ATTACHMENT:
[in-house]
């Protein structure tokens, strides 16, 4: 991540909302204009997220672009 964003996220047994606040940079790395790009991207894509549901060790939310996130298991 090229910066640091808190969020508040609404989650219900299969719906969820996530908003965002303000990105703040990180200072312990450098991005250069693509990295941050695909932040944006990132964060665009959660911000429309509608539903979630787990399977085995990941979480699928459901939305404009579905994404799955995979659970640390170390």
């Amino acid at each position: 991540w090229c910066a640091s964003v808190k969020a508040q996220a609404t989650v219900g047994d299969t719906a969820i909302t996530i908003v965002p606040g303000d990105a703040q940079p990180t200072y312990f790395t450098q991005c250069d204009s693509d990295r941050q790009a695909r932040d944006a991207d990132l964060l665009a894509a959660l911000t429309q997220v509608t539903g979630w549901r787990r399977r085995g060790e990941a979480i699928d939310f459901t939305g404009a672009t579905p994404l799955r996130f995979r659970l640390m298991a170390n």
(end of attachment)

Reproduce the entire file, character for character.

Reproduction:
[in-house]
């Protein structure tokens, strides 16, 4: 991540909302204009997220672009 964003996220047994606040940079790395790009991207894509549901060790939310996130298991 090229910066640091808190969020508040609404989650219900299969719906969820996530908003965002303000990105703040990180200072312990450098991005250069693509990295941050695909932040944006990132964060665009959660911000429309509608539903979630787990399977085995990941979480699928459901939305404009579905994404799955995979659970640390170390």
């Amino acid at each position: 991540w090229c910066a640091s964003v808190k969020a508040q996220a609404t989650v219900g047994d299969t719906a969820i909302t996530i908003v965002p606040g303000d990105a703040q940079p990180t200072y312990f790395t450098q991005c250069d204009s693509d990295r941050q790009a695909r932040d944006a991207d990132l964060l665009a894509a959660l911000t429309q997220v509608t539903g979630w549901r787990r399977r085995g060790e990941a979480i699928d939310f459901t939305g404009a672009t579905p994404l799955r996130f995979r659970l640390m298991a170390n």